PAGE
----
While promotions are almost always good for grabbing shoppers’ attention, appealing to their values is an effective alternate path to building loyalty. The beneficial halo from a positive brand perception can continue boosting sales well after an ad campaign ends, by creating a loyal customer who appreciates shopping with a retailer that shares their ideals.

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Personalization — Beyond Experience To Products And Services

0aaAmitava Sengupta HCL TechnologiesA few years back, personalizing the experience was more of a set of specific options that you could choose from a set of possibilities — a specific color, a nice monogram, cuts and smaller things that focused on the soft factors but did not usually impact the composition of the product itself.

Today, with rapid advances in technology, dramatically enhanced customer expectations and the increasing need for organizations to differentiate to stay relevant, more and more organizations are including a true personalization experience into their portfolio. Interestingly, some of these offerings have progressed beyond simple, trivial variations to core changes in the composition of the product itself or the way it is consumed.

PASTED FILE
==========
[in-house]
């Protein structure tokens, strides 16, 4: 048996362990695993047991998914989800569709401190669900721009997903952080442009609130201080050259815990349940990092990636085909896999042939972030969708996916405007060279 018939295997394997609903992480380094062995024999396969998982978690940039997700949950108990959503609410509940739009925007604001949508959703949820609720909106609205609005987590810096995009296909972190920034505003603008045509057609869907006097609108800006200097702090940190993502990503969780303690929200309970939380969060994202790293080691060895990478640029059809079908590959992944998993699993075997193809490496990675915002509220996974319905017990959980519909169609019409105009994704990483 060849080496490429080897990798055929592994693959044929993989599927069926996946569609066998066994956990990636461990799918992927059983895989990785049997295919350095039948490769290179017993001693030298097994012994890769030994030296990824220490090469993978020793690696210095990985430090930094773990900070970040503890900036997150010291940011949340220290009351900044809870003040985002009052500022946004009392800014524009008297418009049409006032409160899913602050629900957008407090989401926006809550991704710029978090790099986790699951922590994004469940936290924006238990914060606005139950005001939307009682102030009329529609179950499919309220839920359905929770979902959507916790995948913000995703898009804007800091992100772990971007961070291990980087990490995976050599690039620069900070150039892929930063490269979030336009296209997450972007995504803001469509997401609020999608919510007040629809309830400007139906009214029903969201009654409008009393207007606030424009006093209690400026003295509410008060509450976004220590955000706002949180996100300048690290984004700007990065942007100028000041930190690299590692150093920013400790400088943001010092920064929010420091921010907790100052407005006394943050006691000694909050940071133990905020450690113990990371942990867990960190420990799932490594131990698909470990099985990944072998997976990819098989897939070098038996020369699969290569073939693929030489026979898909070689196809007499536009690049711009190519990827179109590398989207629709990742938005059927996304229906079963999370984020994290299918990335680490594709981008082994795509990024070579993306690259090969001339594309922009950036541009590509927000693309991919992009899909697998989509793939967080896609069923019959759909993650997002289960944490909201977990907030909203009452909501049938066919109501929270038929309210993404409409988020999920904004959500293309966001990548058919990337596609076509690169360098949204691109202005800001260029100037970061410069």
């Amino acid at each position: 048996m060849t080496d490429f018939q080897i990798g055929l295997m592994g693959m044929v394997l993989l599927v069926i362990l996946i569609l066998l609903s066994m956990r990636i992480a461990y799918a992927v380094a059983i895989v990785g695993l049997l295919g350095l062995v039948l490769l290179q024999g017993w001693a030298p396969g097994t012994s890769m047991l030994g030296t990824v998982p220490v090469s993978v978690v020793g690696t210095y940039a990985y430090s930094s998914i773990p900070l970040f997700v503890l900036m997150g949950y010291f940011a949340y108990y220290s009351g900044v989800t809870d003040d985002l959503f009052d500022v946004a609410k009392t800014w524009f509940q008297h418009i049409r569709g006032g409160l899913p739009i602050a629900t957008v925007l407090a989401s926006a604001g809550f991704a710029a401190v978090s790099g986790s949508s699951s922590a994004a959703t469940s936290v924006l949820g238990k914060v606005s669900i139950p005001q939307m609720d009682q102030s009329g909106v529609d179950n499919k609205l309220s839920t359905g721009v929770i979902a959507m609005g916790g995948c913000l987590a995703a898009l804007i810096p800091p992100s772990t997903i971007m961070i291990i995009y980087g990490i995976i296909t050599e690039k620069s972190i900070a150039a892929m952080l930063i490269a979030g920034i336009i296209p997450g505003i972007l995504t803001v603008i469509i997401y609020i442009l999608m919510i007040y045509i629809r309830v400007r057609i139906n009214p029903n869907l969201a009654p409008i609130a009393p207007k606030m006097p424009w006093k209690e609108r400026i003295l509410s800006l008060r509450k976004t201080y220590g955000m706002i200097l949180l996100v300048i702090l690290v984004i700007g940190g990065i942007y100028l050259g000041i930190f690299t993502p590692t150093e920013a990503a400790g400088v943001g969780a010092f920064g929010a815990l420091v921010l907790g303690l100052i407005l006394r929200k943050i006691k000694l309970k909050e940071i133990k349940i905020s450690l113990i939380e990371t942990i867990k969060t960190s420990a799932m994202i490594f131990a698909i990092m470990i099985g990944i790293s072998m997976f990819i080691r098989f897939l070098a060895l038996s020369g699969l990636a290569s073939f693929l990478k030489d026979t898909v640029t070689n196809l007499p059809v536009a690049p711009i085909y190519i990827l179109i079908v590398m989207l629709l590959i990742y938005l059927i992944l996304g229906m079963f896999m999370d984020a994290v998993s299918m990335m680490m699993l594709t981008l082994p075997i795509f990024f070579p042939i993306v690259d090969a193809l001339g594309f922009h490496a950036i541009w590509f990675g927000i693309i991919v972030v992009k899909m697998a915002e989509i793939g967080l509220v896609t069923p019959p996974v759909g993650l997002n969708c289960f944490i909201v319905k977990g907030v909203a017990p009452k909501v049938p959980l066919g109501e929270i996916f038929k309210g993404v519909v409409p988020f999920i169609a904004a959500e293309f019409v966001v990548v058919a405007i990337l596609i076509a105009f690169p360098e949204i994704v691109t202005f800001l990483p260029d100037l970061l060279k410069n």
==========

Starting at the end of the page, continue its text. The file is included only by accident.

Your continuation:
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Oracle Bronto Releases Personalized Product Recommendations Platform

Oracle Brontohas launched Recommendations Web, a platform designed to enable marketers to add dynamic, personalized product recommendations anywhere on their e-Commerce site.

With Recommendations Web, retail marketers can leverage a combination of custom business rules and predictive models to automate dynamic recommendations without the need for extensive technical support. The platform can provide a transition from email to web by ensuring consistent branding and appearance of product recommendations across channels.